The Candle of Love – by Jenny Tisi
Today is the last Sunday of Advent. We will light the candle of Love today. And what greater way for me to spend my morning than cooking up our 6th annual Biscuits and Gravy Breakfast for the young men of Trouveres. Our newest ensemble, Vox Cambiata, will come and enjoy a feast at 7:45am and look forward to this bonding time every year. No one arrives late. In fact, everyone arrives early.
They meet me in the parking lot, without being asked, to help me cart all of the food in. And as I put the food out, potluck style, it is always so much fun to listen to the older, more seasoned singers tell the newer ones who have never seen or heard of biscuits and gravy, tell them how to set up their plates. They always say, “Don’t worry about what it looks like in the pot. Trust me. You want to eat this.”
At a time of year where I feel I cannot fit in one more thing, this is a tradition I must continue. I continue it in the name of love for a bunch of young teenage boys, who give so much of themselves to this choir community. At a time in history, where sports wins out over the arts in schools, the acceptable activities for young men, and when some deem being in a choir “social suicide”, our young men choose to be involved in this community of singers not just once a week, but twice. At a church. In a volunteer program. They do it for fellowship. They do it because they are proud of their program and to be members of this church. They do it to minister to each other and the greater community at All Saints. And I burst with motherlike pride every time they sing.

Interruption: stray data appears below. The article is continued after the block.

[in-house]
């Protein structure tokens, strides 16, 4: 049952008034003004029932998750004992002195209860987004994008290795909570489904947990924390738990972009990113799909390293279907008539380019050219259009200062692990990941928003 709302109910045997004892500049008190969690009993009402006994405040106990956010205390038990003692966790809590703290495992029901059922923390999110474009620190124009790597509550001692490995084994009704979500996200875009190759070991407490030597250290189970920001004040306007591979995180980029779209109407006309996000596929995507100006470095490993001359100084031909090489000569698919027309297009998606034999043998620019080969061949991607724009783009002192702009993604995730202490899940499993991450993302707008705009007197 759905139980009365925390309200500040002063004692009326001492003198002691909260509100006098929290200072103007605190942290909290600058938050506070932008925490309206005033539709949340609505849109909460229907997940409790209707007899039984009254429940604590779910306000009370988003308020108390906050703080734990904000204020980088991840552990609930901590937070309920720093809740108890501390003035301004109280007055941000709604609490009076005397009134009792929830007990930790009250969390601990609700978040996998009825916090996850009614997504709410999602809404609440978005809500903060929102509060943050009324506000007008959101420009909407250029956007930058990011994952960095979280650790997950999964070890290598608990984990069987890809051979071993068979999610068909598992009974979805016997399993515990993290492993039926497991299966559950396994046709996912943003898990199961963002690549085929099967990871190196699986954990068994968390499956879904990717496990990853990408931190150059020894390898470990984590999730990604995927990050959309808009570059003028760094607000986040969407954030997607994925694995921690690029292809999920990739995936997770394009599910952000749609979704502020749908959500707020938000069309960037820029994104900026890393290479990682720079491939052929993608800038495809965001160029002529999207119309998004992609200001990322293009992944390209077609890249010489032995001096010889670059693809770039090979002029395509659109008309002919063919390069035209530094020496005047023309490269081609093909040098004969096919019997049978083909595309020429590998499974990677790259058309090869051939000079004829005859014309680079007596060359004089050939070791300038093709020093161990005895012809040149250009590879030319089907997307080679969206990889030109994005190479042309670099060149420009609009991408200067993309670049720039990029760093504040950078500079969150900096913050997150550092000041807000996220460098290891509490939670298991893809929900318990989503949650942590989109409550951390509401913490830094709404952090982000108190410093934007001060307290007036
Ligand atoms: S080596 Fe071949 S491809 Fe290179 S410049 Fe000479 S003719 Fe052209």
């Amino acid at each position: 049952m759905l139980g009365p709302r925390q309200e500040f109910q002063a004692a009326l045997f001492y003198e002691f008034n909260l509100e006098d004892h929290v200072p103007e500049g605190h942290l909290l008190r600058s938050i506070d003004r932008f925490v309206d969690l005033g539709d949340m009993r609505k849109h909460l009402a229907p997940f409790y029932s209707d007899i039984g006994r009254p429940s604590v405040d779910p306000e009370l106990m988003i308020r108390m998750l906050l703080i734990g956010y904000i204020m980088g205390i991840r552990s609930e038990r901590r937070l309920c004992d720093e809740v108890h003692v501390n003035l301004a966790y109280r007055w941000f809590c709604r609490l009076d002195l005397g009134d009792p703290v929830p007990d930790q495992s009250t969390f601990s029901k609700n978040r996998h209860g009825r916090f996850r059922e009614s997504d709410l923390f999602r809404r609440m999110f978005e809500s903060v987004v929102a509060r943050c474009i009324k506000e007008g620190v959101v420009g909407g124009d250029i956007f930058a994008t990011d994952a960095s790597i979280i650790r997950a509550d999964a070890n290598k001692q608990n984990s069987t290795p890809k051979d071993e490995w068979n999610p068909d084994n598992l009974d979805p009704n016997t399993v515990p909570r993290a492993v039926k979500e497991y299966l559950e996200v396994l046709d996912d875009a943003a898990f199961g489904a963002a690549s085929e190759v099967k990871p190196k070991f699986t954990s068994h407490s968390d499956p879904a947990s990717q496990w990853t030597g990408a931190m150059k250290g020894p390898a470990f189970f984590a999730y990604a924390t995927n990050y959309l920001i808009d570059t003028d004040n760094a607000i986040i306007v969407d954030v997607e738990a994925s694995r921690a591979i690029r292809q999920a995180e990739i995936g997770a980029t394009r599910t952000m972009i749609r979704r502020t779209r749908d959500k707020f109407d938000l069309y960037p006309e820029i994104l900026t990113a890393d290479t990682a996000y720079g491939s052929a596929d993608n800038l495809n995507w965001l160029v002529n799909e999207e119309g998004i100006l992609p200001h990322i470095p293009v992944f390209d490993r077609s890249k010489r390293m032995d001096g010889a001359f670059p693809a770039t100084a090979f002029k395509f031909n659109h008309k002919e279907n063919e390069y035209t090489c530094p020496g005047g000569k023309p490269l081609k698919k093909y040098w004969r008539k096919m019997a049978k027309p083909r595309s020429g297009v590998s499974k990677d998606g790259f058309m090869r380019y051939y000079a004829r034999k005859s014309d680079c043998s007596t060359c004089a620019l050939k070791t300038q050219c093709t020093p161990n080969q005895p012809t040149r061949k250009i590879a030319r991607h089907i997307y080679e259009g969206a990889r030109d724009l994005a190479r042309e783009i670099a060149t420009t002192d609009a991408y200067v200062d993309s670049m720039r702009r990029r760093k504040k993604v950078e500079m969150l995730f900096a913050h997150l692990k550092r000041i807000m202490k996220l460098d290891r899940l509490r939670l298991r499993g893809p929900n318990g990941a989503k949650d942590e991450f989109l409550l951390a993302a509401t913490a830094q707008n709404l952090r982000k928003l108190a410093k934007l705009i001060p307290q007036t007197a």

These young men are caretakers. I watch as they love on each other in the socially acceptable ways that they show love. They fist bump. They give a simple hug. They call each other brother or other names of their generation that show brotherhood. I watch them take care of each other. I watch them hang their heads in deep thought over a sermon that some kids wouldn’t bother to listen to…and certainly not on a Sunday morning. I watch them cheer each other on as the other auditions for a solo. I watch them as they help their brother in a wheelchair and love him to pieces. These young, tender hearts, are a breath of fresh air in the stormy, stinky air of our nation right now. My heart gets soft just watching the future right in front of my eyes. So much potential. So much to look forward to. Such compassionate leadership. That is what I need to see.
I have so many parishioners ask me how I get so many boys to be in the choir program. The numbers of male singers has more than doubled over the past few years. Although I can take some credit, much of it is because of them. Of who they are. They are the kind of young men that you want for sons. And I cannot express how much I love them and working with them every week.
So as I get up at 4:30 to fry up pounds of bacon, brown up sausage, make the gravy, scramble the eggs, make the biscuits, and throw it all in my car and bring it to Sweetland Hall, it is all for the love of these young singers. Love comes in different forms. And for them, it is straight through their stomachs. For me, it is the pure love of working with teenage boys. Not everyone might find the joy in that. All I can say is, “You have never worked with these boys.”